Autonomous Medication Robot


Students: Hanno van Megchelen | Sanne Thepass | Jeremy Tiebosch | Rick van den Eng | Jefta Hofstede


Nursing homes are a hectic place for the staff. They have many repetitive tasks in a week. Such a task is the delivery of medication to the patients. To help in this task we developed a robot which can deliver the medication autonomously.


The delivery of medication in a nursing home is now done manually by caretakers. This can be automated to give the caretakers more time to take better care of their patients. Our assignment is to develop a robot prototype, which can autonomously drive to the right patient and give them their medication. The robot must recognize obstacles and manoeuvre around them. At location the patient has to receive the medication intended for them.

Our solution

Our project team created a robot which can drive around a know area and evade new obstacles. For the realisation of the robot we used the Robot Operating System, a robot platform and extra hardware and software.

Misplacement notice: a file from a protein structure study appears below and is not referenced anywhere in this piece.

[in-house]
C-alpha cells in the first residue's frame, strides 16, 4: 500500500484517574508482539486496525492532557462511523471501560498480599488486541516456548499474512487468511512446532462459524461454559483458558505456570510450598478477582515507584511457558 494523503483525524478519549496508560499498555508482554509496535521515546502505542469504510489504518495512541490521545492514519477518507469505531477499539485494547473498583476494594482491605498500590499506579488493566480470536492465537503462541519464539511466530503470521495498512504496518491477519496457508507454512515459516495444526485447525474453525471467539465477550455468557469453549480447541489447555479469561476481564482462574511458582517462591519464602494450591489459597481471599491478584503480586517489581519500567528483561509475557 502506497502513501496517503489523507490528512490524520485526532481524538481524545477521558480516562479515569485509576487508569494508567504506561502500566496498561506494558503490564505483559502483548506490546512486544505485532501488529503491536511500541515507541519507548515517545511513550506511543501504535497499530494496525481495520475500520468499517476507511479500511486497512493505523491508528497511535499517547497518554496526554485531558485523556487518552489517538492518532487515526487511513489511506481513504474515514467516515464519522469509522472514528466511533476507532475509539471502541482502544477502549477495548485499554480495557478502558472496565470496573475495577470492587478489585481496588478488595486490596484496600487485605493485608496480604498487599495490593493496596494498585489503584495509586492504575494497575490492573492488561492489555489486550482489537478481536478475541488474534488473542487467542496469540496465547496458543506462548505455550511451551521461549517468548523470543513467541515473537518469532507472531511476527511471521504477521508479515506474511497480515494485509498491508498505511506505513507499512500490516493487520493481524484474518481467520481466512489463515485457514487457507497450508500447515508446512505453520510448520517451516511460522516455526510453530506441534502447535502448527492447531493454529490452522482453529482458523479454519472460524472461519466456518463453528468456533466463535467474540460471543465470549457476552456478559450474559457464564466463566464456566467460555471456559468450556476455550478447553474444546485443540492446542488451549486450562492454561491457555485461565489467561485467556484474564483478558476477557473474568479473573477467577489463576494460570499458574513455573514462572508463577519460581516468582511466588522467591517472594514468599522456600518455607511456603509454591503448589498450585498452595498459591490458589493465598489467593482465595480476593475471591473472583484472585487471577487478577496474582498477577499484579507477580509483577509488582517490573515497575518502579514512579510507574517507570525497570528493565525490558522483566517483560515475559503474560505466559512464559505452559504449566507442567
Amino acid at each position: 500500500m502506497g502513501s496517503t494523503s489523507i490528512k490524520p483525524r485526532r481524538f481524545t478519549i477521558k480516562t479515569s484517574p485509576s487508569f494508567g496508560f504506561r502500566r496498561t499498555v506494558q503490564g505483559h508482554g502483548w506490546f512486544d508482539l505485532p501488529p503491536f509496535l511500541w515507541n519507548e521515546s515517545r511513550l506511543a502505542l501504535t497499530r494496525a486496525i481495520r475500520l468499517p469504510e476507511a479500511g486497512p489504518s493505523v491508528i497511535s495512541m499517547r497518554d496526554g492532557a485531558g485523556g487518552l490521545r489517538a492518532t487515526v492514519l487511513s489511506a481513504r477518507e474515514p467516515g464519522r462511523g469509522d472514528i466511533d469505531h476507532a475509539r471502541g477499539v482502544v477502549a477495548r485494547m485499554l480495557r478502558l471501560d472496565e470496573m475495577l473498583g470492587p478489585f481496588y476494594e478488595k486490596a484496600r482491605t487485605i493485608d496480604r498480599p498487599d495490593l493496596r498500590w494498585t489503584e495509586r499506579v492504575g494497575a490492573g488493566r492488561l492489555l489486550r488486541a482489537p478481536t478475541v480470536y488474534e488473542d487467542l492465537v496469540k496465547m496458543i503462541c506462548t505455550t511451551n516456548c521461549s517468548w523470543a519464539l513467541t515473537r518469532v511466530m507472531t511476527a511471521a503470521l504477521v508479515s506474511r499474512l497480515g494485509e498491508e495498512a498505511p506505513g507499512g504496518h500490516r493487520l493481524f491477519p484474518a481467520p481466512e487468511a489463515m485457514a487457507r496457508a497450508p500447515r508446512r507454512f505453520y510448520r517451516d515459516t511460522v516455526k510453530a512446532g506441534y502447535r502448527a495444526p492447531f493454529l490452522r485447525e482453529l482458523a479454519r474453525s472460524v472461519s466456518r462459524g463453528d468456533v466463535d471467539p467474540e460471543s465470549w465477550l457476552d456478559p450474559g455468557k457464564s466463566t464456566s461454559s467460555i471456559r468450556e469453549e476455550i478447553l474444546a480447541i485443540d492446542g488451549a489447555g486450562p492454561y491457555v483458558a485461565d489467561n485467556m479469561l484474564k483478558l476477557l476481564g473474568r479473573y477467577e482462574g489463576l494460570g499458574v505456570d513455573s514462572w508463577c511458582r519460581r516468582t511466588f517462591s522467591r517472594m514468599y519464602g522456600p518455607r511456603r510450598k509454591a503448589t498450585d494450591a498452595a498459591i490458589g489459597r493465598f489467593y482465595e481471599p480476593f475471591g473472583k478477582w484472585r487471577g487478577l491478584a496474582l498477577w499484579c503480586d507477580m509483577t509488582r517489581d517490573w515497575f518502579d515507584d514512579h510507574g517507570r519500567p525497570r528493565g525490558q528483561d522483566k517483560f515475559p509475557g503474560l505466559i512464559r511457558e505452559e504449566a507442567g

The robot van be divided in the following parts:

Driving and controlling the robot

The Robot Operation System (ROS) is used to drive and control the robot. ROS is a framework over which multiple programs can communicate with each other. With this we created a cohesive systems that consists of small programs.

Delivery system

The goal of the project is to deliver medicines to patients with an autonomously driving robot as has been told before. An important part of this project is the mechanics inside the robot. This is because the medicines have to be stored in the robot and have to be delivered to the patients in some kind of way.

The storing of the medicines has been done with a locker. This locker is divided in a total of six boxes (figure x). Each box is linked to a specific patient. This means that the robot can deliver the medicines to a maximum of six patients per cycle. After this cycle, the locker has to be refilled by a doctor by just pulling out the locker and put the medicines in the boxes. At the bottom of every box is a valve that has been locked by an electromagnet. This way, the medicines cannot fall out randomly.

When the robot is at the right patient, the medicine has to drop out for that specific patient. The patient just has to follow the instructions on the display of the robot and hold his NFC tag to the NFC scanner. (Figure X,Y)

When the robot is recognizing the NFC tag of the patient, the current of the electromagnet of the box for that patient will get low.  The medicine will fall down on a slide. This slide will lead the medicine to another box where the patient can get his medicine easily. (Figure X).

Now the robot has done its job and can move on to the next patient.